The State Department on Sept. 30 approved billions of dollars in possible Foreign Military Sales (FMSs) to Switzerland for F/A-18 E/F Super Hornets, F-35 Joint Strike Fighters, and Patriot defense systems being considered in an air defense modernization program.

Switzerland is planning to replace its legacy F/A-18 C/D Hornets and F-5E/F Tiger IIs with up to 40 new aircraft under the Air 2030 defense modernization program. It is considering the Boeing [BA] F/A-18E/F Super Hornets, Lockheed Martin [LMT] F-35A, Germany-made Airbus Eurofighter, and France’s Dassault Rafale.

A Navy F/A-18 Super Hornet. (Photo: Boeing)

At the same time, Switzerland is looking to purchase new extended-range ground-based air defenses where the government is deciding between the Raytheon Technologies [RTX] Patriot system and France’s Eurosam Surface to Air Missile Platform/Terrain (SAMP/T), which uses the Aster line of missiles

All potential vendors must deliver their final proposals by November. Thereafter, the Swiss government will evaluate bids through the first half of 2021 and plans to decide on specific aircraft and missile defense selections by June 2021.

The State Department approved a potential $7.452 billion FMS for up to 36 F/A-18E and four F/A-18F Super Hornets along with associated systems and parts like 72 F414-GE-400 engines (installed); eight F414-GE-400 engines (installed); 16 F414-GE-400 engines (spares); 44 M61A2 20MM gun systems; 55 AN/ALQ-214 Integrated Countermeasures systems; and various AIM-9X Block II Sidewinder tactical missiles, Mk-82 bomb variants, and GBU-53/B Small Diameter Bomb IIs.

The primary contractors under this option are Super Hornet maker Boeing as well as weapons and parts producers Northrop Grumman [NOC], Raytheon Technologies [RTX], and General Electric [GE].

The Defense Security Cooperation Agency (DSCA) explained that while Switzerland currently operates the F/A-18C/D the aircraft is reaching the end of its service life and will be replaced by the country’s new fighter aircraft competition winner.

“The primary missions of the aircraft and associated weapons will be policing the airspace above Switzerland and providing national defense capabilities,” DSCA said in a statement.

It added the sale will improve Switzerland’s capability to meet current an future threats and the sale would help “improve the security of a friendly European nation that continues to be an important force for political stability and economic progress in Europe.”

Separately, the State Department approved a potential $6.58 billion sale for up to 40 F-35A Joint Strike Fighter Conventional Take Off and Landing (CTOL) aircraft for the same competition.

This sale would include the aircraft along with 46 Pratt & Whitney F-135 engines and a similar complement of weapons as the Super Hornet option. The primary contractors for the F-35 option include Lockheed Martin, Raytheon Technologies and its subsidiary Pratt & Whitney Military Engines, and Boeing.

DSCA added the F-35 sale would not only provide the Swiss government with credible defense capabilities to deter aggression, but also “enhance its air-to-air and air-to-ground self-defense capability” as it replaces the retiring F/A-18 Hornets.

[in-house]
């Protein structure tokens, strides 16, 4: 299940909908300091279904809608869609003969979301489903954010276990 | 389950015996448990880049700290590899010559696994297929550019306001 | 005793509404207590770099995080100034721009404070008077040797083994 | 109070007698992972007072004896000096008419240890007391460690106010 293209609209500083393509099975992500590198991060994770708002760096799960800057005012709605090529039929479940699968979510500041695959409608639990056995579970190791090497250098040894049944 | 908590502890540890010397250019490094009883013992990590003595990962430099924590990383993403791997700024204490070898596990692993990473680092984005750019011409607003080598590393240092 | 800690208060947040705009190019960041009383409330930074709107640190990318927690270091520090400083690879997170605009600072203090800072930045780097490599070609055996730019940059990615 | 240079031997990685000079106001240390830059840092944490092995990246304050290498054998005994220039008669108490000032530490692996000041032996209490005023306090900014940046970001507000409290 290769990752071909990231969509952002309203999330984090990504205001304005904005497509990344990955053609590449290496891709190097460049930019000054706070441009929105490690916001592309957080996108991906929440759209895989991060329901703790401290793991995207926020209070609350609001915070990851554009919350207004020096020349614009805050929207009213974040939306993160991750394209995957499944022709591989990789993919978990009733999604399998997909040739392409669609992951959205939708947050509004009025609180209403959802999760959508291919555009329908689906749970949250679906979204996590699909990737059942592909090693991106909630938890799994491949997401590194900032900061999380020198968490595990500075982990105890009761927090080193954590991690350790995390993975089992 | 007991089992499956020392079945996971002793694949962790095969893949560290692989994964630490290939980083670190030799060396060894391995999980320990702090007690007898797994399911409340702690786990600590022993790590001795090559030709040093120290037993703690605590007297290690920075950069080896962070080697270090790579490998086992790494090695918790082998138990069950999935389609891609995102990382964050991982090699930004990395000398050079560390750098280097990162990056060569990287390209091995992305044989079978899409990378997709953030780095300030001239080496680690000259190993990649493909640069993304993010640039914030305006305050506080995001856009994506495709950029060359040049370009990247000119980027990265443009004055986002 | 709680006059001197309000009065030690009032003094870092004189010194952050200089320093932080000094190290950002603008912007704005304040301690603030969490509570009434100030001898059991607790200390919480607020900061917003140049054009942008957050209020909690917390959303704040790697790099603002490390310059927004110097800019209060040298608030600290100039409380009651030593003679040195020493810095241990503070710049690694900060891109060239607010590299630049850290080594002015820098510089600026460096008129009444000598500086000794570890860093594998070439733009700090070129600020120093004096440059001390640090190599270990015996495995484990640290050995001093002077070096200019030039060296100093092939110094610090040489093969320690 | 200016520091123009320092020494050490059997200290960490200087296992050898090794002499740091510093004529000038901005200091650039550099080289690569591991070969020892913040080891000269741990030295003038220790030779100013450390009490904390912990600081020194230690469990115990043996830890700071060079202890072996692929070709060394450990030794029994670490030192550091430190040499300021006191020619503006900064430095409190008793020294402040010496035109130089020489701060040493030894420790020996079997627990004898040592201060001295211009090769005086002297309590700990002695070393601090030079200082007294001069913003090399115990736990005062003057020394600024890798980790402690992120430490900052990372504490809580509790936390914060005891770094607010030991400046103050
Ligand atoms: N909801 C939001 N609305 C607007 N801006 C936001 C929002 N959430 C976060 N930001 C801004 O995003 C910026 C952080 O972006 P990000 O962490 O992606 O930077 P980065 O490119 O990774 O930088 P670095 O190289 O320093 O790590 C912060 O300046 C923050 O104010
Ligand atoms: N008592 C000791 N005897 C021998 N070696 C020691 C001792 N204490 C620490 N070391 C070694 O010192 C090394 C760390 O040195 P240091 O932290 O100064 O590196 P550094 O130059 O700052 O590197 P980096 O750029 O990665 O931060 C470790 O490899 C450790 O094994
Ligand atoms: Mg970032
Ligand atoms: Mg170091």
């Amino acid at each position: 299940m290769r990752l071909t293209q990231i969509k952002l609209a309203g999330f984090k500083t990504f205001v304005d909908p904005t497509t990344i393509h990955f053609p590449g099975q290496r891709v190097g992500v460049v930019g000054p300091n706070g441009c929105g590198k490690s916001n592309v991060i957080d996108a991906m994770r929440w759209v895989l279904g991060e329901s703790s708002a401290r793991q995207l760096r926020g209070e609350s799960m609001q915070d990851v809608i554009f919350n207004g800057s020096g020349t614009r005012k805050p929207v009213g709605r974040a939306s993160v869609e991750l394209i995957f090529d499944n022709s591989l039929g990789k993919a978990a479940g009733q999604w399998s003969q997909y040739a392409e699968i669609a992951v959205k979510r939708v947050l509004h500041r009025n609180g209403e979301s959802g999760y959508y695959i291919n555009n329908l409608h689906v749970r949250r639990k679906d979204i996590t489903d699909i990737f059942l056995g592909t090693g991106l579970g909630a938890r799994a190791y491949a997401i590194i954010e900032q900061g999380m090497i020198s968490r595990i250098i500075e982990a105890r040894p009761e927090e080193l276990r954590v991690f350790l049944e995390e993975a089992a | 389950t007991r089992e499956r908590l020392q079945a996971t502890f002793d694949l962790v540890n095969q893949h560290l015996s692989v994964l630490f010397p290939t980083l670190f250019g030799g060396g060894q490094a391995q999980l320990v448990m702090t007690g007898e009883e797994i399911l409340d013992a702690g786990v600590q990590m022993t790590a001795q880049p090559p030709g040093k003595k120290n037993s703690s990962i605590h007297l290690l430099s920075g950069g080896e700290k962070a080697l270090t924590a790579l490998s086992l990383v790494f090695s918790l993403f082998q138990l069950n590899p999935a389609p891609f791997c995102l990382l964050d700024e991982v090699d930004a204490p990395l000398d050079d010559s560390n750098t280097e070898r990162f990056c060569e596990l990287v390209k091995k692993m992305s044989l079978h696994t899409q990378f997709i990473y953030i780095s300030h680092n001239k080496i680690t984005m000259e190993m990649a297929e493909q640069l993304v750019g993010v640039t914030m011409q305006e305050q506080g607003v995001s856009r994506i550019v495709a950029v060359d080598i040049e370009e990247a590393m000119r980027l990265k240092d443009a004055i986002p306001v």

An F-35A Lightning II taxis during a combat exercise at Hill Air Force Base, Utah on May 1 last year (Air Force Photo)

The State Department also approved a possible $2.2 billion FMS of five Patriot Configuration-3+ Modernized Fire Units under the air defense portion of the Swiss modernization effort.

This sale would include five AN/MPQ-65 Radar Sets; five AN/MSQ-132 Engagement Control Stations; 17 M903 Launching Stations; up to 70 Patriot MIM-104E Guidance Enhanced Missile Tactical (GEM-T) Missiles; seven Antenna Mast Groups; five Electrical Power Plants (EPP) III; and six Multifunctional Information Distribution System Low Volume Terminal (MIDS-LVT) (11) Block Upgrade Two (BU2).

The major contractors are Raytheon Technologies and Lockheed Martin.

DSCA noted Switzerland would use the Patriot missile system to “defend its territorial integrity and for regional stability.”

“The proposed sale supports Switzerland’s goal of improving national and territorial defense,” the agency added.

Defense Security Cooperation Agency notified Congress of the three potential sales on Sept. 30.

A Switzerland government website explained the starting point for determining the exact number of fighter aircraft are the requirement that they cope with a situation of “increased tension” where the Swiss Air Force must be able to permanently conduct air patrols with at least four aircraft for at least four weeks “to preserve air sovereignty, prevent unauthorized use and violations of Swiss air space and thus contribute to keep Switzerland out of armed conflict.”

The government also intends for the Swiss Air Force to use the aircraft for air policing at all times, in case of armed attack, defend the air space for a limited period of time and support ground forces.

On Sept. 27, Swiss voters approved the government plan to spend about $6.5 billion on the new fighter aircraft in a referendum required for the plan to move forward. The plan was approved by a thin 50.1 to 49.9 percent margin.

The government website said a comparison of overall utility with the costs and risks will occur after the referendum. Those results, along with a comprehensive risk analysis, will feed into an evaluation report where the overall utility of the new fighter and air defense system will be set against the costs of procurement and 30 years expected service lives.

The Swiss Minister of Defense will then be presented with a recommendation for the most suitable fighter and air defense system and the final selection will be chosen by the Federal Council, the Swiss government’s seven-member executive council that serves as a collective head of state and government.